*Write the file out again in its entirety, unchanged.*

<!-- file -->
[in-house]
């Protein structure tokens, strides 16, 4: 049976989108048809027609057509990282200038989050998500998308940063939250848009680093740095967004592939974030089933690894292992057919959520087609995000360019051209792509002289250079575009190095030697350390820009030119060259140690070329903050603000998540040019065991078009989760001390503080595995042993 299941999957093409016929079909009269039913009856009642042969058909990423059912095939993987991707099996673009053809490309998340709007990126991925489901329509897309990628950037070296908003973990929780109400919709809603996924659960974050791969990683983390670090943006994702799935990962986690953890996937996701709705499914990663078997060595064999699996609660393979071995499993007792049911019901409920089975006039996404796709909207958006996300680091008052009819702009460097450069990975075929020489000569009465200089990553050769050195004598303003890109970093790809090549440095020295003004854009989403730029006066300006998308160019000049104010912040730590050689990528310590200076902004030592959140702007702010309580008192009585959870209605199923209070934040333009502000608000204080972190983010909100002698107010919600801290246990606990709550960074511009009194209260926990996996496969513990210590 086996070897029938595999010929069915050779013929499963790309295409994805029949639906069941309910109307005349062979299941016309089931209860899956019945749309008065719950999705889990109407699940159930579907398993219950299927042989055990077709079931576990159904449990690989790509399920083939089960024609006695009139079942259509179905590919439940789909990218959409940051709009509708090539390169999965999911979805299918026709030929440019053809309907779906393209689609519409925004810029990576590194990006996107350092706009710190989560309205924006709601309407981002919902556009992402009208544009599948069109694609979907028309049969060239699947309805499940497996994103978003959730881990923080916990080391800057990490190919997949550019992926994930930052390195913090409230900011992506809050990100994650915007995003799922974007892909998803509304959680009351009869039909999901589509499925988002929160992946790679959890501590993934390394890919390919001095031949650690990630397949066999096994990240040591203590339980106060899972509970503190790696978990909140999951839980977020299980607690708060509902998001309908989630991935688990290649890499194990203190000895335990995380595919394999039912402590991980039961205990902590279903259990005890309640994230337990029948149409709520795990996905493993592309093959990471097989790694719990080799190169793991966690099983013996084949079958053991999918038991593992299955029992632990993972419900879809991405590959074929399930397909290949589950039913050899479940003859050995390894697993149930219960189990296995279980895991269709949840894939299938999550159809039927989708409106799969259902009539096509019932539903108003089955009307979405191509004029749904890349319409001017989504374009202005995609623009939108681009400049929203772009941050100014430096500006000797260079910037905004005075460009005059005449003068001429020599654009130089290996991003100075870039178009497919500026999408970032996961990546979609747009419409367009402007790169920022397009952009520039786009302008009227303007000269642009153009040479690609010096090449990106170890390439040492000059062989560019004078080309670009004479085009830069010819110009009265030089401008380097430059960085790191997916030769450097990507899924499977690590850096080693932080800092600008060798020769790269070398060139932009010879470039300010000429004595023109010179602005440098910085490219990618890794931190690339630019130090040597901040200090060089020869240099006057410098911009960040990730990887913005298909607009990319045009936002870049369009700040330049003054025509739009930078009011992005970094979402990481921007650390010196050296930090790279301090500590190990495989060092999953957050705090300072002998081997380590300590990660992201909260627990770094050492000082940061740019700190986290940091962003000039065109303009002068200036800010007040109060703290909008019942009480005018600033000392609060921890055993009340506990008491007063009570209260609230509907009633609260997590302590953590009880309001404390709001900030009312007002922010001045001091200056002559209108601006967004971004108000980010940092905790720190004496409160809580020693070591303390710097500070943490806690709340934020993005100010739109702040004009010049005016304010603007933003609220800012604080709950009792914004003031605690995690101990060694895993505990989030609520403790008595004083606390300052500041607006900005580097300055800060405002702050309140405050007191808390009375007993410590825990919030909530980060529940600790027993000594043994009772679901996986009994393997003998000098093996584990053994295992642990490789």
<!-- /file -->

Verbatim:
[in-house]
């Protein structure tokens, strides 16, 4: 049976989108048809027609057509990282200038989050998500998308940063939250848009680093740095967004592939974030089933690894292992057919959520087609995000360019051209792509002289250079575009190095030697350390820009030119060259140690070329903050603000998540040019065991078009989760001390503080595995042993 299941999957093409016929079909009269039913009856009642042969058909990423059912095939993987991707099996673009053809490309998340709007990126991925489901329509897309990628950037070296908003973990929780109400919709809603996924659960974050791969990683983390670090943006994702799935990962986690953890996937996701709705499914990663078997060595064999699996609660393979071995499993007792049911019901409920089975006039996404796709909207958006996300680091008052009819702009460097450069990975075929020489000569009465200089990553050769050195004598303003890109970093790809090549440095020295003004854009989403730029006066300006998308160019000049104010912040730590050689990528310590200076902004030592959140702007702010309580008192009585959870209605199923209070934040333009502000608000204080972190983010909100002698107010919600801290246990606990709550960074511009009194209260926990996996496969513990210590 086996070897029938595999010929069915050779013929499963790309295409994805029949639906069941309910109307005349062979299941016309089931209860899956019945749309008065719950999705889990109407699940159930579907398993219950299927042989055990077709079931576990159904449990690989790509399920083939089960024609006695009139079942259509179905590919439940789909990218959409940051709009509708090539390169999965999911979805299918026709030929440019053809309907779906393209689609519409925004810029990576590194990006996107350092706009710190989560309205924006709601309407981002919902556009992402009208544009599948069109694609979907028309049969060239699947309805499940497996994103978003959730881990923080916990080391800057990490190919997949550019992926994930930052390195913090409230900011992506809050990100994650915007995003799922974007892909998803509304959680009351009869039909999901589509499925988002929160992946790679959890501590993934390394890919390919001095031949650690990630397949066999096994990240040591203590339980106060899972509970503190790696978990909140999951839980977020299980607690708060509902998001309908989630991935688990290649890499194990203190000895335990995380595919394999039912402590991980039961205990902590279903259990005890309640994230337990029948149409709520795990996905493993592309093959990471097989790694719990080799190169793991966690099983013996084949079958053991999918038991593992299955029992632990993972419900879809991405590959074929399930397909290949589950039913050899479940003859050995390894697993149930219960189990296995279980895991269709949840894939299938999550159809039927989708409106799969259902009539096509019932539903108003089955009307979405191509004029749904890349319409001017989504374009202005995609623009939108681009400049929203772009941050100014430096500006000797260079910037905004005075460009005059005449003068001429020599654009130089290996991003100075870039178009497919500026999408970032996961990546979609747009419409367009402007790169920022397009952009520039786009302008009227303007000269642009153009040479690609010096090449990106170890390439040492000059062989560019004078080309670009004479085009830069010819110009009265030089401008380097430059960085790191997916030769450097990507899924499977690590850096080693932080800092600008060798020769790269070398060139932009010879470039300010000429004595023109010179602005440098910085490219990618890794931190690339630019130090040597901040200090060089020869240099006057410098911009960040990730990887913005298909607009990319045009936002870049369009700040330049003054025509739009930078009011992005970094979402990481921007650390010196050296930090790279301090500590190990495989060092999953957050705090300072002998081997380590300590990660992201909260627990770094050492000082940061740019700190986290940091962003000039065109303009002068200036800010007040109060703290909008019942009480005018600033000392609060921890055993009340506990008491007063009570209260609230509907009633609260997590302590953590009880309001404390709001900030009312007002922010001045001091200056002559209108601006967004971004108000980010940092905790720190004496409160809580020693070591303390710097500070943490806690709340934020993005100010739109702040004009010049005016304010603007933003609220800012604080709950009792914004003031605690995690101990060694895993505990989030609520403790008595004083606390300052500041607006900005580097300055800060405002702050309140405050007191808390009375007993410590825990919030909530980060529940600790027993000594043994009772679901996986009994393997003998000098093996584990053994295992642990490789």